Beaches and Mountains: Exploring Munich

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Despite having spent over a month a year in Germany when I was younger, I don’t recall ever visiting Munich, so I was quite excited to see what all the fuss was about since I’ve heard so many great things about it.

As usual I don’t put nearly as much effort into city trip reports as I do the flight trip reports, because I’m just not all that good at describing them and I’m not one to take notes when traveling. There are tons of great city guides out there, so my focus is just on describing my general impressions.

That being said, Munich quickly became one of my favorite cities in the world, and I’m actually almost tempted to move there (or Berchtesgaden).

Where do we start? For one, the people are incredibly friendly. Having partly grown up in the Frankfurt area, I certainly wasn’t used to the level of hospitality and friendliness that is present in Bavaria.

Second, the sites are stunning. Munich has lots of history and “older” sites, but also modern shopping, beautiful street cafes and markets, and even some beautiful parks. My favorite thing about the German “lifestyle” (or what I associate most closely to Germany) is sitting in a street cafe in a pedestrian zone on a sunny afternoon. Yes, admittedly I avoid Germany in the winter!

I love Frankfurt as well, though it doesn’t have nearly as relaxing of a vibe or the charm of Munich.

We had one full day in Munich and saw as much as we could. We left the hotel at 8AM and walked all around the city, starting in Marienplatz (the old town) and making the rounds from there. As usual we stopped along the way to eat everything imaginable.

I’ll leave y’all with a few pictures, though again, can’t say enough good things about Munich. If you haven’t been you absolutely must.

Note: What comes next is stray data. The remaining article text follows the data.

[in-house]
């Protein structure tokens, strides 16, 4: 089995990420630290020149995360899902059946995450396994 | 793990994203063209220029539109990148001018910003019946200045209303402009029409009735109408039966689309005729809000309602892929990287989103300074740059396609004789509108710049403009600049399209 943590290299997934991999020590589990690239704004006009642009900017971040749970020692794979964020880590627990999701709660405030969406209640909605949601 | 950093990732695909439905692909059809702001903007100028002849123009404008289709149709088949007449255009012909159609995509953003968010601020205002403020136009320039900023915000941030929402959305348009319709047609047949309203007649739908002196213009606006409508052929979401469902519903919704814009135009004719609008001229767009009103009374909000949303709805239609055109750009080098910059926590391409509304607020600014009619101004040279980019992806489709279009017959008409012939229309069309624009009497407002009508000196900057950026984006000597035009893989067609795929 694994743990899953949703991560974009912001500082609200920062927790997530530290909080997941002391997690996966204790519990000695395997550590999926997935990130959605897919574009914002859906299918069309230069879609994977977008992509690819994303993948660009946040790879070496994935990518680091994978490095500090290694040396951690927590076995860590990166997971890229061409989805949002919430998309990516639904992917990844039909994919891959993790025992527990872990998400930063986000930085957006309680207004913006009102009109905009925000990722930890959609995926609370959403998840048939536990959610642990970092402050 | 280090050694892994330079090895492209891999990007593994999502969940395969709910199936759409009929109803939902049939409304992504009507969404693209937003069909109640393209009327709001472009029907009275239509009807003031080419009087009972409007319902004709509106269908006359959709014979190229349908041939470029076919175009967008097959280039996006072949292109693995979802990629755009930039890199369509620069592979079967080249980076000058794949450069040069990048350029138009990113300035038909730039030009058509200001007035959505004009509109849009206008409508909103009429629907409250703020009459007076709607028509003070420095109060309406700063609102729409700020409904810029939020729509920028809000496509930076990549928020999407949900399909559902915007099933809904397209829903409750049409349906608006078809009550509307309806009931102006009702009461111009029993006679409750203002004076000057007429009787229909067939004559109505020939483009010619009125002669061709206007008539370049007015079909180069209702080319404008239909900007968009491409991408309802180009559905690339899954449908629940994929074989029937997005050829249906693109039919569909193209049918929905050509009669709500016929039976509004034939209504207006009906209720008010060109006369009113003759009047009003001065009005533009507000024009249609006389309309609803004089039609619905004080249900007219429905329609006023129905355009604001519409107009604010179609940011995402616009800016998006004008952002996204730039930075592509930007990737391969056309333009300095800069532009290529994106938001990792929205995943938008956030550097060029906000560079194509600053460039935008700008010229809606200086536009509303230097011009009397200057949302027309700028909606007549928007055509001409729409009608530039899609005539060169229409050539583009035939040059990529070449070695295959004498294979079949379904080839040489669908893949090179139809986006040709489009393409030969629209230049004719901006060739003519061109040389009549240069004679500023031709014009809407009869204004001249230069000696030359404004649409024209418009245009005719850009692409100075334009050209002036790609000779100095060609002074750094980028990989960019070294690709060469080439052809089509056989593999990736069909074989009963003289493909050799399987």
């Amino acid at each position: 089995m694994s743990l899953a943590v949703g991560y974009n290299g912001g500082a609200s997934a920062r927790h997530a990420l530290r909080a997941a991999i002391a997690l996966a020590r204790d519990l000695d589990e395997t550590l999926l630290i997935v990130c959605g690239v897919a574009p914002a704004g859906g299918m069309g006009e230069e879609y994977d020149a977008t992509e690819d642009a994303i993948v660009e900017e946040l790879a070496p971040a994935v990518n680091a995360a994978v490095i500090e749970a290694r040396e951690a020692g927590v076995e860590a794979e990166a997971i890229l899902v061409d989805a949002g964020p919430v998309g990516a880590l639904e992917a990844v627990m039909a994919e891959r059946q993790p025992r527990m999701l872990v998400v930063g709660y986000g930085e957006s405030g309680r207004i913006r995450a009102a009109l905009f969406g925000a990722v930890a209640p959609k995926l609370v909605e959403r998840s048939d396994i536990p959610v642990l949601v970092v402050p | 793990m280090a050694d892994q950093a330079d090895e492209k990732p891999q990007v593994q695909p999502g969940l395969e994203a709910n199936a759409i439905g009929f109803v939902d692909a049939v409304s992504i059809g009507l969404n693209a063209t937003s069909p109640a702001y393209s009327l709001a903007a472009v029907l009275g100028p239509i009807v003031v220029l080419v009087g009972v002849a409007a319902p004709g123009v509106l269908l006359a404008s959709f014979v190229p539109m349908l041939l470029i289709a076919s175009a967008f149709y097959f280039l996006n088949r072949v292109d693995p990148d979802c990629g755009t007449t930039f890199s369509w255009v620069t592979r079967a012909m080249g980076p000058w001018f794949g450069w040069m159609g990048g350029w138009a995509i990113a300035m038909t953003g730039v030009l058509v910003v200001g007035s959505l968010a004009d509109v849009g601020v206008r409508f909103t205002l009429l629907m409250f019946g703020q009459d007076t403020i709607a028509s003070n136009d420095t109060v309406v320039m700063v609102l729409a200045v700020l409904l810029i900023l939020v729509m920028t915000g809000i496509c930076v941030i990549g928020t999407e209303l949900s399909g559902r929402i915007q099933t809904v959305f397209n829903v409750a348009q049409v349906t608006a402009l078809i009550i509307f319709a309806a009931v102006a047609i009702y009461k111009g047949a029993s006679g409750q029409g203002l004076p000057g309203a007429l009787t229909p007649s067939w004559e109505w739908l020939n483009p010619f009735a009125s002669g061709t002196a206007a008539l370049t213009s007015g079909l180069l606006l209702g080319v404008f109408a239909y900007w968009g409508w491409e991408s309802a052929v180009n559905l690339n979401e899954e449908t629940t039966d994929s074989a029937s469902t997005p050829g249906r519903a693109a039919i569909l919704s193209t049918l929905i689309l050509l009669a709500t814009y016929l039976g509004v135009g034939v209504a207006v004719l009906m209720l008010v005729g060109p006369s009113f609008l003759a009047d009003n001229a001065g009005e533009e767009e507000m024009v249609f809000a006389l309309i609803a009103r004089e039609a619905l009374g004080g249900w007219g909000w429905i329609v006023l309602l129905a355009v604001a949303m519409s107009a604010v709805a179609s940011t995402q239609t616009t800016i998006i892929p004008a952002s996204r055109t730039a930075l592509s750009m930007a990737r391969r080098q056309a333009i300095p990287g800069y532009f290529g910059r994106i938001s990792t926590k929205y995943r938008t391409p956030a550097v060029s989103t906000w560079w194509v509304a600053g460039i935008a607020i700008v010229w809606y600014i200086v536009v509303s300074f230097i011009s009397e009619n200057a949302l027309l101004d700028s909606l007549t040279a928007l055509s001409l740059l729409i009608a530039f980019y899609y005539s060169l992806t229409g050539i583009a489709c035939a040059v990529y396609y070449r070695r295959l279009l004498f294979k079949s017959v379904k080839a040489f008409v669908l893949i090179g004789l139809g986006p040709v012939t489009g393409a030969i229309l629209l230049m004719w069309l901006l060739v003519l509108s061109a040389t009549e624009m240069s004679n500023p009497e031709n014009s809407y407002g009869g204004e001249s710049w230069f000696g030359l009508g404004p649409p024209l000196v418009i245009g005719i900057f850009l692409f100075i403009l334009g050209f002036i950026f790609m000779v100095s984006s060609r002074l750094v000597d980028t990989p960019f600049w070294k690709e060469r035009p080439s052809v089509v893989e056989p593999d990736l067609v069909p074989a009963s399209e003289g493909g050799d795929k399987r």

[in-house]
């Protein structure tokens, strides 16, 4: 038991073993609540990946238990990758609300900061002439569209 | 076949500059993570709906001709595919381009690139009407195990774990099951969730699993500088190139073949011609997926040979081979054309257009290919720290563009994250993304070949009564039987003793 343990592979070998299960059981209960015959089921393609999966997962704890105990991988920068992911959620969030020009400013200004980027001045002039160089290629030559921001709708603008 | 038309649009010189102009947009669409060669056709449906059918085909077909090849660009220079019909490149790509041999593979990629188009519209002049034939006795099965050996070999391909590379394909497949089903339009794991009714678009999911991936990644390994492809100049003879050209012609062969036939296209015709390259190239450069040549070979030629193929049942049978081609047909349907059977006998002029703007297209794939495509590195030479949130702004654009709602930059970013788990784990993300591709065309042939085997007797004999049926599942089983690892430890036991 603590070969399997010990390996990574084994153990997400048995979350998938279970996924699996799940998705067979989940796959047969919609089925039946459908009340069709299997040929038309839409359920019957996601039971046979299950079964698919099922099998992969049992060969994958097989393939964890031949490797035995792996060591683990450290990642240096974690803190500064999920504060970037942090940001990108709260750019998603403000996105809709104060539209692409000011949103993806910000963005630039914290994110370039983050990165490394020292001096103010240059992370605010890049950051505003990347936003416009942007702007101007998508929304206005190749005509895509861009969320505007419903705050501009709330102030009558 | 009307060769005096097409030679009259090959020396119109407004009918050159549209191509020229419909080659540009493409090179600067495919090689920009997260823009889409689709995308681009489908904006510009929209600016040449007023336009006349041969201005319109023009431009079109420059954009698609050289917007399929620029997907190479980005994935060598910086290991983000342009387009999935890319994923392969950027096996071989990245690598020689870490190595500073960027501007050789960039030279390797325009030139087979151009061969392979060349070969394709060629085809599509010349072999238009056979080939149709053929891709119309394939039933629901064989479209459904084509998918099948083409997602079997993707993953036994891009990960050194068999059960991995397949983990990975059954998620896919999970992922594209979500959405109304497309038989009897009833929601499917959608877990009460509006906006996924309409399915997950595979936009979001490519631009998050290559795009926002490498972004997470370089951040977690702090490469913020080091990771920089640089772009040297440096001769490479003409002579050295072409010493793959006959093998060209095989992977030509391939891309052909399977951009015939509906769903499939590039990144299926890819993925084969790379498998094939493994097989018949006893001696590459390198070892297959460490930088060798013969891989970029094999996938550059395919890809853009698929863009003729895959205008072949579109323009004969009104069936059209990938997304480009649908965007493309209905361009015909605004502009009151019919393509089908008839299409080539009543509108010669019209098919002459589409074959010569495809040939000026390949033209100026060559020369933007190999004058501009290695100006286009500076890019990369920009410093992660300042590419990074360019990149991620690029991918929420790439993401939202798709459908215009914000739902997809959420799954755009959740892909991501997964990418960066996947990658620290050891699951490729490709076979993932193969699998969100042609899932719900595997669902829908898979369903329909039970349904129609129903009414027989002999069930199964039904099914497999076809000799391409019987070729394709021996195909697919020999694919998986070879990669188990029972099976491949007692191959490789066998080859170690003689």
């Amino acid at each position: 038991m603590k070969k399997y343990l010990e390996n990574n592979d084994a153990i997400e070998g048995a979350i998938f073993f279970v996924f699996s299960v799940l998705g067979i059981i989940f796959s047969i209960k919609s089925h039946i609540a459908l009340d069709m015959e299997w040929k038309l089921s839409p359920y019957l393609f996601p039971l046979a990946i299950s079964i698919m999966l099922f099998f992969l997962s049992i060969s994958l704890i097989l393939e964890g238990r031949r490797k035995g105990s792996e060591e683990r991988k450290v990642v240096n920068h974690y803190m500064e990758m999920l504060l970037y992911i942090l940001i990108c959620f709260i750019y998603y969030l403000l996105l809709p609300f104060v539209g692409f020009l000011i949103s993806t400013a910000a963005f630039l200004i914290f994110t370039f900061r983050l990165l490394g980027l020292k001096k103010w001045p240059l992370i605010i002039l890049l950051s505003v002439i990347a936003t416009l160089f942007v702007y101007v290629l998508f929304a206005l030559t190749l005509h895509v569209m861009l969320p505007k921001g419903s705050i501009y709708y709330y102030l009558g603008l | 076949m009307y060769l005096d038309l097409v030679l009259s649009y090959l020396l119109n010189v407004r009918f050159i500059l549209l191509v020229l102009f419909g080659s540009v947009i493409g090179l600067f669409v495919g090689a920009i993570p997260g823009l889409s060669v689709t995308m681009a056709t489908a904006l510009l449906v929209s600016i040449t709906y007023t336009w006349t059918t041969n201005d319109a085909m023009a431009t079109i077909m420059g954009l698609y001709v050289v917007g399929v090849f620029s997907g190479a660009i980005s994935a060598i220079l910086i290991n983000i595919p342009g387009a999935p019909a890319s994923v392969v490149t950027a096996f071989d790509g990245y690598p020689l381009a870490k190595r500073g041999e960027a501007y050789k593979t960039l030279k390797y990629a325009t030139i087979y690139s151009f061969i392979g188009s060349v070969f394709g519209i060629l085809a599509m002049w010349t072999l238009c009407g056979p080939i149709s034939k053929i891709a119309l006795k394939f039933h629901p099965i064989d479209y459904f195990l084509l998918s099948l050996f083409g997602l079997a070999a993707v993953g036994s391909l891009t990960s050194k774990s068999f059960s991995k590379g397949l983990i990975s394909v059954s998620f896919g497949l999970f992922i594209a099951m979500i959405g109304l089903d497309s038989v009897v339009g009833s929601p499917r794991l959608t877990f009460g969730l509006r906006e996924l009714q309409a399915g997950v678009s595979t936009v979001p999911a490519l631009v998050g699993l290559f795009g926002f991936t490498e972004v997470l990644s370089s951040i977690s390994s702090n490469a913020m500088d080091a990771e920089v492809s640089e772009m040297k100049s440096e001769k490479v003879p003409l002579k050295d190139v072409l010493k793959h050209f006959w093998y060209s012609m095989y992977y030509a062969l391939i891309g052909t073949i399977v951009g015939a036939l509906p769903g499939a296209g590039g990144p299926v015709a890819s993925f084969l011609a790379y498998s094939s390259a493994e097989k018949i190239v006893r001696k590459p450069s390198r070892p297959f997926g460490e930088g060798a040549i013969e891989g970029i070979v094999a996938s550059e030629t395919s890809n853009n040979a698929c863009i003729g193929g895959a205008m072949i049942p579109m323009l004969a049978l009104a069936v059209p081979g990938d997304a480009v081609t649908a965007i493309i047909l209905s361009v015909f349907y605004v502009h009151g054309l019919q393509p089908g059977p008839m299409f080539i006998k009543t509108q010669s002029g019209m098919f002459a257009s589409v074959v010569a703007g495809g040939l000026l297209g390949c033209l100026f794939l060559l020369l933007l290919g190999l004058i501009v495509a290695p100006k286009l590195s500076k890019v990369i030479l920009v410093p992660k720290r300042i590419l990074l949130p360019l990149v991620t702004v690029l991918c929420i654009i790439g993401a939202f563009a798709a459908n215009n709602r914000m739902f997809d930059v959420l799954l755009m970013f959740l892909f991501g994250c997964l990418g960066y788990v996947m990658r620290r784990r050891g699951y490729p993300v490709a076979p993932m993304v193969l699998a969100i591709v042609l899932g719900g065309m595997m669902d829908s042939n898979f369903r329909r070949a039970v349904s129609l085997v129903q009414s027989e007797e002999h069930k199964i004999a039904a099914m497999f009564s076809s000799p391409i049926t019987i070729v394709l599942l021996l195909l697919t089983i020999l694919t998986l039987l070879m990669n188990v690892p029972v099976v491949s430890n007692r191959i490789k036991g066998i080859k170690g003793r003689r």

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Comments

  1. I am glad you had a good time. I actually do not mind Europe in the winter, as it is not as crowded and there are usually some pretty good deals getting there.

  2. Interestingly, Munich actually doesn’t have that many old sites. Mainly because the British blew them up in WWII. (‘Schultigung, chaps.) The Rathaus, for example? Rebuilt.

    I like it better than, say, K├Âln, which has a lovely Cathedral surrounded by miserable 50s/60s buildings. See also: London.

  3. What is there to love about Frankfurt? The people are rude. Complete lack of service in any form. It was so severely bombed during WWII, there is hardly anything of historic importance (except Altstadt). This is a provincial city that is active M-F, but half asleep Sat and Sun. I would pick Hamburg over Frankfurt or Munchen any day of the week. Or if in Hessen, why not go to Marburg instead.

  4. @ Chaos — I suspect I’m just mildly biased and it’s a function of what I’m used to. German culture is so different than US culture, that going to just about any German city is fun. I love the US, but Germany is so much more relaxing and laid back in just about every aspect. Being “used” to Frankfurt, I still have a great time when I go there. Not just in the city itself, but in Mainz, canoeing down the Rhine, etc.

  5. I agree, Munich is a nice city indeed. But to add some more spice to the traditional german rivalry between north and south: consider spending some time in Hamburg. If you find Munich relaxing and charming, well, there are cities, that are even better in that ­čśë

  6. +1 on Hamburg. Very underrated. It was a revelation. But we did visit in July. Winter might be another story.

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